Earl Kim

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Earl Kim (1920–1998) was a Korean-American composer.

Kim was born in Dinuba, California, to immigrant Korean parents. He began piano studies at age ten and soon developed an interest in composition, studying in Los Angeles and Berkeley with, among others, Arnold Schoenberg, Ernest Bloch, and Roger Sessions. After serving in World War II as a combat intelligence officer, he accepted a teaching position at Princeton in 1952. In 1967 he left Princeton for Harvard University, where he taught until his retirement in 1990. He died of lung cancer at his home in Cambridge, Massachusetts at the age of 78.

Kim is known for his vocal and music theatre works, many of which use texts by Samuel Beckett, and for his expressive, often tonal style. His students include Peter Maxwell Davies, John Adams, David Del Tredici, Coleridge-Taylor Perkinson, Curt Cacioppo, David Lewin, Richard St. Clair, Doug Davis, John Thow, Jan Swafford,[1] Randall Woolf, Donald Sur, and Paul Salerni.[2] His art songs have been performed by Bethany Beardslee, Benita Valente and Dawn Upshaw.[3]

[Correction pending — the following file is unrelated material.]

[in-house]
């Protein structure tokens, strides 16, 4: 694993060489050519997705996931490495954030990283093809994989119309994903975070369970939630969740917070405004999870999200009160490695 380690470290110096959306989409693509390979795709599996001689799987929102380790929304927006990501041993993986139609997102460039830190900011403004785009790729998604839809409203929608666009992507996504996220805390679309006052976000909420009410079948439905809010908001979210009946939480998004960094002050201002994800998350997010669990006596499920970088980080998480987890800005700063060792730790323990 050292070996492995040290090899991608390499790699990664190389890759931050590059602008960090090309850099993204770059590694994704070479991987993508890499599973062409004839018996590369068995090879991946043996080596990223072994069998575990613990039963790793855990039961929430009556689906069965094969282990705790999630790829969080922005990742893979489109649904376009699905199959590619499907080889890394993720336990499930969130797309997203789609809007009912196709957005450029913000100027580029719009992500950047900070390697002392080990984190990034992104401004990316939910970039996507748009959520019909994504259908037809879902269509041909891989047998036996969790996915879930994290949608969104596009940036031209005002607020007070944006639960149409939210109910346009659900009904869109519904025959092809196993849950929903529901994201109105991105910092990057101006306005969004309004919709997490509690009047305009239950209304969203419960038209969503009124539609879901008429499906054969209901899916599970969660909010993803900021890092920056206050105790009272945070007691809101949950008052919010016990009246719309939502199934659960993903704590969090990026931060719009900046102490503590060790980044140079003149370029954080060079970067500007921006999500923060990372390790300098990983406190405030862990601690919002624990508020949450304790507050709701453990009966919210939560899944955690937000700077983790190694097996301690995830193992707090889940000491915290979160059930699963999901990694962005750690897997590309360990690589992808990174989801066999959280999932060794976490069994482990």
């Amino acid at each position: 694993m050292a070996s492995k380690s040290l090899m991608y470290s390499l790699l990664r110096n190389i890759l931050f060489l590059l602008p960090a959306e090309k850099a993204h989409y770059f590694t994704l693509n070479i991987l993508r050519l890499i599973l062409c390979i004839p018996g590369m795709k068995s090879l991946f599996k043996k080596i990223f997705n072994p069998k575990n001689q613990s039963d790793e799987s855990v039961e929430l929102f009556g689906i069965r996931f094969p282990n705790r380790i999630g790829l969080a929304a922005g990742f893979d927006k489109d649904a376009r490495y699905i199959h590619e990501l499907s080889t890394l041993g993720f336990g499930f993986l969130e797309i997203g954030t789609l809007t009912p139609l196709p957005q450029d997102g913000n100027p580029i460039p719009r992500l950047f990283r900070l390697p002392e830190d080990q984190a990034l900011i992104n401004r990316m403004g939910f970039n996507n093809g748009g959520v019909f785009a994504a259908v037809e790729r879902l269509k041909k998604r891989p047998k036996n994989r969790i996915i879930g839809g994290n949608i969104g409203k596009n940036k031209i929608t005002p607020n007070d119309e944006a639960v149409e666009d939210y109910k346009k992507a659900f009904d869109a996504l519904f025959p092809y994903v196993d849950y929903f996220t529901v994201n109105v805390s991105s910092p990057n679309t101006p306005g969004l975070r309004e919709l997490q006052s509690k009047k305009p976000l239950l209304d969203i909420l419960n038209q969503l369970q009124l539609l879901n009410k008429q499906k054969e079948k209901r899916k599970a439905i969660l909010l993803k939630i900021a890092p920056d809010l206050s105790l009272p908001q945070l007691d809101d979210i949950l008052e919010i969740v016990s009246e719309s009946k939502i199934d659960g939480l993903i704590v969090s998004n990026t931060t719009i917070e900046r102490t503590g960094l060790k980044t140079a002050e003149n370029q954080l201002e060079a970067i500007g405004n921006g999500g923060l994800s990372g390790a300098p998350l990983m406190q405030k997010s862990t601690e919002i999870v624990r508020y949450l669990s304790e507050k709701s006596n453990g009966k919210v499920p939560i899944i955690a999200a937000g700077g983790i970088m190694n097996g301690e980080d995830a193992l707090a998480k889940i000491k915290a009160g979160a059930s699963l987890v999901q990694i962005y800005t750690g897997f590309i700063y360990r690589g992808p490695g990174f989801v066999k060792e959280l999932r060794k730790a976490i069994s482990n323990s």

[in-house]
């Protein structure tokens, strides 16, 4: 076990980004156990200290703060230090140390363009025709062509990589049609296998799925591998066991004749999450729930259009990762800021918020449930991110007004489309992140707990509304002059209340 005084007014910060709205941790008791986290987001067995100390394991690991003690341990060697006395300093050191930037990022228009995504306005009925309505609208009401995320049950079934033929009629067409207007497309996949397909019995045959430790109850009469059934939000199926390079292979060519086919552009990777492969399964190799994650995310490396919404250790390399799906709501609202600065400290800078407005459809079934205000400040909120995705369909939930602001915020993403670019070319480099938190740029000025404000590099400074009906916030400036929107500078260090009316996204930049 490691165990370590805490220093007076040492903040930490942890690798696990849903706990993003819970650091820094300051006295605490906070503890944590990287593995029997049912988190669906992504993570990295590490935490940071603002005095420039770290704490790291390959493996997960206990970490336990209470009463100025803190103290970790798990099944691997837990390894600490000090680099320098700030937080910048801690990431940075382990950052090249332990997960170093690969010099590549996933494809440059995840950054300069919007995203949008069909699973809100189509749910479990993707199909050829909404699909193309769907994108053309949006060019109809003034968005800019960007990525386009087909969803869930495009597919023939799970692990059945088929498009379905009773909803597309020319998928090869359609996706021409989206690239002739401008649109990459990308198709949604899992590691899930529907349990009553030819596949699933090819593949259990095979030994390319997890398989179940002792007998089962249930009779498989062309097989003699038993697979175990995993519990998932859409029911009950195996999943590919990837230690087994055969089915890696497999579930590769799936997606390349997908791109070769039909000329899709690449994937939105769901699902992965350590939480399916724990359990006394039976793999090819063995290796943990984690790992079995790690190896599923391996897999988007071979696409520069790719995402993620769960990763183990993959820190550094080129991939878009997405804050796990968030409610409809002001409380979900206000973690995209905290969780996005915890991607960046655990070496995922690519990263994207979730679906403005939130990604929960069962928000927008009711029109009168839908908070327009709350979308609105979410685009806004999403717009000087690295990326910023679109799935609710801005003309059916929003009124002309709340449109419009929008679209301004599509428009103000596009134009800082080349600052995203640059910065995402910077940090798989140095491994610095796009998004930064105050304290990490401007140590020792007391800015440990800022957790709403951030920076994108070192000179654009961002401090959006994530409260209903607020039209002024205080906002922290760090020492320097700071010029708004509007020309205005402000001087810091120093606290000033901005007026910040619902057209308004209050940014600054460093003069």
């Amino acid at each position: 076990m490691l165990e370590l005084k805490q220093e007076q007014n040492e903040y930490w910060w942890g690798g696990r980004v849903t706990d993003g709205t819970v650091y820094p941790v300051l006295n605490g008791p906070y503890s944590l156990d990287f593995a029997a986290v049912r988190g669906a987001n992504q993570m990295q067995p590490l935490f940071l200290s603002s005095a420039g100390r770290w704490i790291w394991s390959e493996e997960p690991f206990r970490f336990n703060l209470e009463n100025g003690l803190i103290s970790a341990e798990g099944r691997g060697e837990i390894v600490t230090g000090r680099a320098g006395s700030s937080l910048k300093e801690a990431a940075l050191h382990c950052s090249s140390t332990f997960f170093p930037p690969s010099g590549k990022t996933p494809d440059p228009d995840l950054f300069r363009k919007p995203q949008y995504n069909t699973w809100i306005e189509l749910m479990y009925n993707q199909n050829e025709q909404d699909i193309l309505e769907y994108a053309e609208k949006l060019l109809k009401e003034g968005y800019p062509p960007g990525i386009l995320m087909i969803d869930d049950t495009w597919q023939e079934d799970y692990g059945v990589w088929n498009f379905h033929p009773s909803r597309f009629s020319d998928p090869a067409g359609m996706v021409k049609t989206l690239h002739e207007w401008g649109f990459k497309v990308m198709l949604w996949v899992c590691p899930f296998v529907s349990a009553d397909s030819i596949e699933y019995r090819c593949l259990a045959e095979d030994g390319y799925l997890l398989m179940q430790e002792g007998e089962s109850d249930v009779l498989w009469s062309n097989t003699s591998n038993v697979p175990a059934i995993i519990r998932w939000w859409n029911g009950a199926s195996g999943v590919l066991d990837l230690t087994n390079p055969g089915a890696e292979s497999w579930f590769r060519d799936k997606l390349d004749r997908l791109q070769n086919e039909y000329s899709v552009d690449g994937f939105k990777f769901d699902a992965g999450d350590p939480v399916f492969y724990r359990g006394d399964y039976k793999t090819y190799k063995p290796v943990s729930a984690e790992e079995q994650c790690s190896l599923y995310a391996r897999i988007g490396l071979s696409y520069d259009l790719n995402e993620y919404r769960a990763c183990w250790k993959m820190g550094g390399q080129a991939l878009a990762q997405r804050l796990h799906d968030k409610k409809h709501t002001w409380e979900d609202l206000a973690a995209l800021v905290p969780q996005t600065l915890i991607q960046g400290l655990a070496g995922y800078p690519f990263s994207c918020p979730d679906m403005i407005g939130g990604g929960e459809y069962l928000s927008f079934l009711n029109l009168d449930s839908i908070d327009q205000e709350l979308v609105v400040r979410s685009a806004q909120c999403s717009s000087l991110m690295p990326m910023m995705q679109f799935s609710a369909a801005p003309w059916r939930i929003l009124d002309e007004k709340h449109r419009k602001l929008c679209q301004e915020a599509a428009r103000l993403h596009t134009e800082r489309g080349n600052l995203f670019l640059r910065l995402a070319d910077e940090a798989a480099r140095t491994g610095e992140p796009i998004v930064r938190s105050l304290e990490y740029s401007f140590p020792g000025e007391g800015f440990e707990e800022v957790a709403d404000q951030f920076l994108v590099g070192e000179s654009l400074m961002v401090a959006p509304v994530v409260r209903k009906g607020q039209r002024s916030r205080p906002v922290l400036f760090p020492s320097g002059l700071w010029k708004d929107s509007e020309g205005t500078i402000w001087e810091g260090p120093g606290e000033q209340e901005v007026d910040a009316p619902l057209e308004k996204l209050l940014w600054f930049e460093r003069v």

References[edit]

  1. ^ “The Scott Chamber Players”, playing works by Jan Swafford and Glen Gass.
  2. ^ “Tony Caruso's Final Broadcast”, liner notes.
  3. ^ "Composer Information for Earl Kim". Theodore Presser Company. Retrieved 26 January 2012. 

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